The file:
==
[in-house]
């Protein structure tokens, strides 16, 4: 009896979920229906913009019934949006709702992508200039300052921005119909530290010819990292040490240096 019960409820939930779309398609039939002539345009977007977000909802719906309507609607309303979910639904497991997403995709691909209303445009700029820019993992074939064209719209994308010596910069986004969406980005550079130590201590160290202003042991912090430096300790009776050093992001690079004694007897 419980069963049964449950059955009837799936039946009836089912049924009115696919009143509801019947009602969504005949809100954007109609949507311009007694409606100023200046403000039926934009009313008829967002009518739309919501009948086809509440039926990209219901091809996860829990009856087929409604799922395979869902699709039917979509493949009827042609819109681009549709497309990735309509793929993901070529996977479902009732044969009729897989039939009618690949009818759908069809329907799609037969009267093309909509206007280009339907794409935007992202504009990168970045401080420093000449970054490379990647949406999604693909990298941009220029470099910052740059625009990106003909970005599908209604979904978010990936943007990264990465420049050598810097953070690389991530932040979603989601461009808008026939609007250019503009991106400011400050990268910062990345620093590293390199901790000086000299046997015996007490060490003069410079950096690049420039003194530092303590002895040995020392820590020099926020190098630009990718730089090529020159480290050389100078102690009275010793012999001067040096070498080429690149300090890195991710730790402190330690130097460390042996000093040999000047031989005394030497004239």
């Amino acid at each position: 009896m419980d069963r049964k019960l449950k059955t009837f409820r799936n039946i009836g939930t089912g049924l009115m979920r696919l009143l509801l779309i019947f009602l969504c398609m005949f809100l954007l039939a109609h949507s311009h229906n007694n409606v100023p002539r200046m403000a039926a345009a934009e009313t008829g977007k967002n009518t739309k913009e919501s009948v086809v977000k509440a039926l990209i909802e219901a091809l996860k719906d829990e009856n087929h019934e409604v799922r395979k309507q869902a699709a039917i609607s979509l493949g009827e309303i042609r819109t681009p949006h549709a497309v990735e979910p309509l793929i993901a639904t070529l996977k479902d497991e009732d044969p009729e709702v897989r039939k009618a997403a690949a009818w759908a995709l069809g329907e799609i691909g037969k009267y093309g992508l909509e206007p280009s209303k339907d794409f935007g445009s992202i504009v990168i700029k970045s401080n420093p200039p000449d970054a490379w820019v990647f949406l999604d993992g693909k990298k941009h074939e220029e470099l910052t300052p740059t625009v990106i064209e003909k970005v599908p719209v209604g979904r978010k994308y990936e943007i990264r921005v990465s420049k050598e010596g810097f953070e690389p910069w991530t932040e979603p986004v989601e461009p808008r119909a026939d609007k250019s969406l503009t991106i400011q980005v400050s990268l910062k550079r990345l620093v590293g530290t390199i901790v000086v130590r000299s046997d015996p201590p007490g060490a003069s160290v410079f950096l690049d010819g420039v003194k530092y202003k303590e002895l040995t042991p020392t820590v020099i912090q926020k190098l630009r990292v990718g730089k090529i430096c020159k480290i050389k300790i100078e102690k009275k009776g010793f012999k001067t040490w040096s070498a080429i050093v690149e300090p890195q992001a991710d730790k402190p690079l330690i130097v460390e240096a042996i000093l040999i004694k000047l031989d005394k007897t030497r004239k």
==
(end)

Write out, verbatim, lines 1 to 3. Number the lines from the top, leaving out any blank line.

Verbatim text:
[in-house]
């Protein structure tokens, strides 16, 4: 009896979920229906913009019934949006709702992508200039300052921005119909530290010819990292040490240096 019960409820939930779309398609039939002539345009977007977000909802719906309507609607309303979910639904497991997403995709691909209303445009700029820019993992074939064209719209994308010596910069986004969406980005550079130590201590160290202003042991912090430096300790009776050093992001690079004694007897 419980069963049964449950059955009837799936039946009836089912049924009115696919009143509801019947009602969504005949809100954007109609949507311009007694409606100023200046403000039926934009009313008829967002009518739309919501009948086809509440039926990209219901091809996860829990009856087929409604799922395979869902699709039917979509493949009827042609819109681009549709497309990735309509793929993901070529996977479902009732044969009729897989039939009618690949009818759908069809329907799609037969009267093309909509206007280009339907794409935007992202504009990168970045401080420093000449970054490379990647949406999604693909990298941009220029470099910052740059625009990106003909970005599908209604979904978010990936943007990264990465420049050598810097953070690389991530932040979603989601461009808008026939609007250019503009991106400011400050990268910062990345620093590293390199901790000086000299046997015996007490060490003069410079950096690049420039003194530092303590002895040995020392820590020099926020190098630009990718730089090529020159480290050389100078102690009275010793012999001067040096070498080429690149300090890195991710730790402190330690130097460390042996000093040999000047031989005394030497004239």
């Amino acid at each position: 009896m419980d069963r049964k019960l449950k059955t009837f409820r799936n039946i009836g939930t089912g049924l009115m979920r696919l009143l509801l779309i019947f009602l969504c398609m005949f809100l954007l039939a109609h949507s311009h229906n007694n409606v100023p002539r200046m403000a039926a345009a934009e009313t008829g977007k967002n009518t739309k913009e919501s009948v086809v977000k509440a039926l990209i909802e219901a091809l996860k719906d829990e009856n087929h019934e409604v799922r395979k309507q869902a699709a039917i609607s979509l493949g009827e309303i042609r819109t681009p949006h549709a497309v990735e979910p309509l793929i993901a639904t070529l996977k479902d497991e009732d044969p009729e709702v897989r039939k009618a997403a690949a009818w759908a995709l069809g329907e799609i691909g037969k009267y093309g992508l909509e206007p280009s209303k339907d794409f935007g445009s992202i504009v990168i700029k970045s401080n420093p200039p000449d970054a490379w820019v990647f949406l999604d993992g693909k990298k941009h074939e220029e470099l910052t300052p740059t625009v990106i064209e003909k970005v599908p719209v209604g979904r978010k994308y990936e943007i990264r921005v990465s420049k050598e010596g810097f953070e690389p910069w991530t932040e979603p986004v989601e461009p808008r119909a026939d609007k250019s969406l503009t991106i400011q980005v400050s990268l910062k550079r990345l620093v590293g530290t390199i901790v000086v130590r000299s046997d015996p201590p007490g060490a003069s160290v410079f950096l690049d010819g420039v003194k530092y202003k303590e002895l040995t042991p020392t820590v020099i912090q926020k190098l630009r990292v990718g730089k090529i430096c020159k480290i050389k300790i100078e102690k009275k009776g010793f012999k001067t040490w040096s070498a080429i050093v690149e300090p890195q992001a991710d730790k402190p690079l330690i130097v460390e240096a042996i000093l040999i004694k000047l031989d005394k007897t030497r004239k």